17. Weak Acids • Acetic acid, CH3COOH, is a weak acid. CH3COOH ↔ CH3COO- + H+ Unionized molecules ions • Partially ionizes A soln of weak acid contains a mixture of un-ionized acid molecules, H3O+ and ….

  18. Weak Acids The [ ] of the un-ionized acid is always the greatest. Un-ionized acid

  19. Weak Bases • NH3 is a weak base because most of its molecules do not react with H2O to form ions. NH3(g) + H2O (l) NH4+(aq) + OH-(aq) Un-ionized molecules ions • Other examples: Al(OH)3, and Fe(OH)3.

  20. Strength Is Not Concentration Strength concentration • weakand strong: compare the strengths of acids and base (degree of ionization). • dilute and concentrated :describe the [ ] of solns. (molarity) • The combn of strength and [ ] ultimately determines the behavior of the soln.

  21. Strength ≠ Concentration • e.g. a 10 M CH3COOH(aq). A conc weak acid • e.g. 0.001 M NaOH (aq) A dilute strong base

  22. The pH Scale pH • a math scale in which the [H+] in a soln is expressed as a # from 0 to 14.

  23. Measuring pH • Indicators register different colors at different pHs. • pH meters are instruments that measure the exact pH of a soln.

  24. Interpreting the pH Scale • pH of 7 is neutral, • A pH < 7 is acidic, • a pH > 7 is basic.

  25. pH of Common Materials

  26. Types of Acid-Base Reactions • Neutralization rxn • The rxn of an acid and a base to produce a salt and water only. • NaOH(aq) + HCl(aq) → NaCl(aq) + H2O (l) • Mg(OH)2(aq)+ H2SO4(aq)→ MgSO4(aq)+ H2O (l)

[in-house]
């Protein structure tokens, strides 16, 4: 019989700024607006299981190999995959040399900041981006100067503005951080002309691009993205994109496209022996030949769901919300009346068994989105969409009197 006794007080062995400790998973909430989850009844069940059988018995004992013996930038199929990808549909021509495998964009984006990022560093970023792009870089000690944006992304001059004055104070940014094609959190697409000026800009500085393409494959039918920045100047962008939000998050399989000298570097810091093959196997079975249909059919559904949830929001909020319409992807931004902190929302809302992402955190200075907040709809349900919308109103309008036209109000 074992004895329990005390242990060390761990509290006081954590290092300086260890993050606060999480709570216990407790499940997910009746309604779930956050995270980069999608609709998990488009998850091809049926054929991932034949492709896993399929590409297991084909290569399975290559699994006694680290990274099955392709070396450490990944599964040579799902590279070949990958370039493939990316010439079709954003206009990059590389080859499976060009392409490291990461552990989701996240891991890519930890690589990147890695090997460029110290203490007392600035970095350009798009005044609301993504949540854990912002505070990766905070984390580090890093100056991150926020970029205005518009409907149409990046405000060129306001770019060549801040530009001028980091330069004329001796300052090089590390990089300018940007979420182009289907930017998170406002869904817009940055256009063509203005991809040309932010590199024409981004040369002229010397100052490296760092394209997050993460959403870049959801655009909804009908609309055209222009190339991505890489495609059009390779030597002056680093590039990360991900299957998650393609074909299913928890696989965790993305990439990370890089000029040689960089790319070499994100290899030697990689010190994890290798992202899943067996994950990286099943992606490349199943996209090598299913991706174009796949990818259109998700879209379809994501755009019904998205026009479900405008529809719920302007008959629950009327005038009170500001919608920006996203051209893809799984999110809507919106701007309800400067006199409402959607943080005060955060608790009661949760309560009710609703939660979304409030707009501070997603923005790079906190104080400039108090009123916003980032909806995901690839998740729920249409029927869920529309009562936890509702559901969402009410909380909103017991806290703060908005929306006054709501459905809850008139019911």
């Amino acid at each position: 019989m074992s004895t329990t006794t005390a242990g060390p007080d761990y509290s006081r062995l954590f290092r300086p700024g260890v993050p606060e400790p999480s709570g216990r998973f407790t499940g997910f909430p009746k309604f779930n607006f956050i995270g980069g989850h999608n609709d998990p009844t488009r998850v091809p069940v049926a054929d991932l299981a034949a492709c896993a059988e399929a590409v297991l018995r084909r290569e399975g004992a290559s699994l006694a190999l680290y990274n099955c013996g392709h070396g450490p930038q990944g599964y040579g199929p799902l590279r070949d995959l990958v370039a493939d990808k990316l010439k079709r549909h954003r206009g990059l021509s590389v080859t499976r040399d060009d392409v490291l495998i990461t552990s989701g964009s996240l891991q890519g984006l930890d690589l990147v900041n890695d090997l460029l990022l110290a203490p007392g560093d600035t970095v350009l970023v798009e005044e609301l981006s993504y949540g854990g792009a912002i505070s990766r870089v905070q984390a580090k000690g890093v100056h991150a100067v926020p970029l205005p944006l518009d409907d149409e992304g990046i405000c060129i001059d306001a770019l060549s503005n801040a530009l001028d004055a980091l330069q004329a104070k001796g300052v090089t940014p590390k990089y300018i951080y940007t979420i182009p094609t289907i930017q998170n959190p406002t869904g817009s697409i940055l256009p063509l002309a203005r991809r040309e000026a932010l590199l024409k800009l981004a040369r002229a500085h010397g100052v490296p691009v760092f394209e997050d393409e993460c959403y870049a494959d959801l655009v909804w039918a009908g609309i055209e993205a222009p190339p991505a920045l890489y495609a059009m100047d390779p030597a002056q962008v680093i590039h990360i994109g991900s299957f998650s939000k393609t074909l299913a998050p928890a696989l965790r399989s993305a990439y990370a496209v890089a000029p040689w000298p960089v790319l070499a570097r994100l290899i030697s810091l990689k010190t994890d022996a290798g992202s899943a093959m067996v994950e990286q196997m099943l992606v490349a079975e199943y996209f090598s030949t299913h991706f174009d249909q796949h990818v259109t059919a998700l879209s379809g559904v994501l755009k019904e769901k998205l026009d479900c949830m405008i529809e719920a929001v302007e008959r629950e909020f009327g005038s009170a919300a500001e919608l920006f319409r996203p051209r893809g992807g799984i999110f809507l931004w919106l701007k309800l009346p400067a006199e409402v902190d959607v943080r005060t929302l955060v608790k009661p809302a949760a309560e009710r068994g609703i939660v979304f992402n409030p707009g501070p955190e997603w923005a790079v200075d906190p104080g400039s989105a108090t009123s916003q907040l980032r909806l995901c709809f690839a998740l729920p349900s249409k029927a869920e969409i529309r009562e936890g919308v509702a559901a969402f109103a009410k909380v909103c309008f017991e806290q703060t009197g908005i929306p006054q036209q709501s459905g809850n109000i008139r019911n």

27. Salt Hydrolysis pH = 7 pH of a salt solution pH < 7 pH > 7

  28. CST example 1 Equal volumes of 1 M hydrochloric acid (HCl) and 1 M sodium hydroxide base (NaOH) are mixed. After mixing, the soln will be A strongly acidic B weakly acidic C nearly neutral D weakly basic

  29. CST example 2 Which of the following is an observable property of many acids? A they become slippery when reacting with water. B they react with metals to release hydrogen gas. C they produce salts when mixed with other acids. D they become more acidic when mixed with a base.

  30. CST example 3 Potassium hydroxide (KOH) is a strong base because it A easily releases hydroxide ions. B does not dissolve in water. C reacts to form salt crystals in water. D does not conduct an electric current.

  31. CST example 4 Of four different laboratory solutions, the solution with the highest acidity has a pH of A 11 B 7 C 5 D 3

  32. CST problem 5 Which would be most appropriate for collecting data during a neutralization rxn? A a pH probe B a statistics program C a thermometer D a graphing program

  33. CST problem 6 Copper (II) nitrate and sodium hydroxide solns react in a test tube as shown below. Cu(NO3)2(aq) + 2NaOH(aq) Cu(OH)2(s) + 2NaNO3(aq) If nitric acid is added to the test tube, the amt of (s) ppt decreases. The best explanation for this is that the acid A dilutes the soln making the ppt dissolve. B reacts with the copper (II) nitrate, pushing the eqm to the left. C will dissolve most solids, including sodium nitrate. D will react with the copper (II) hydroxide to form water and soluble copper (II) nitrate.

  34. The End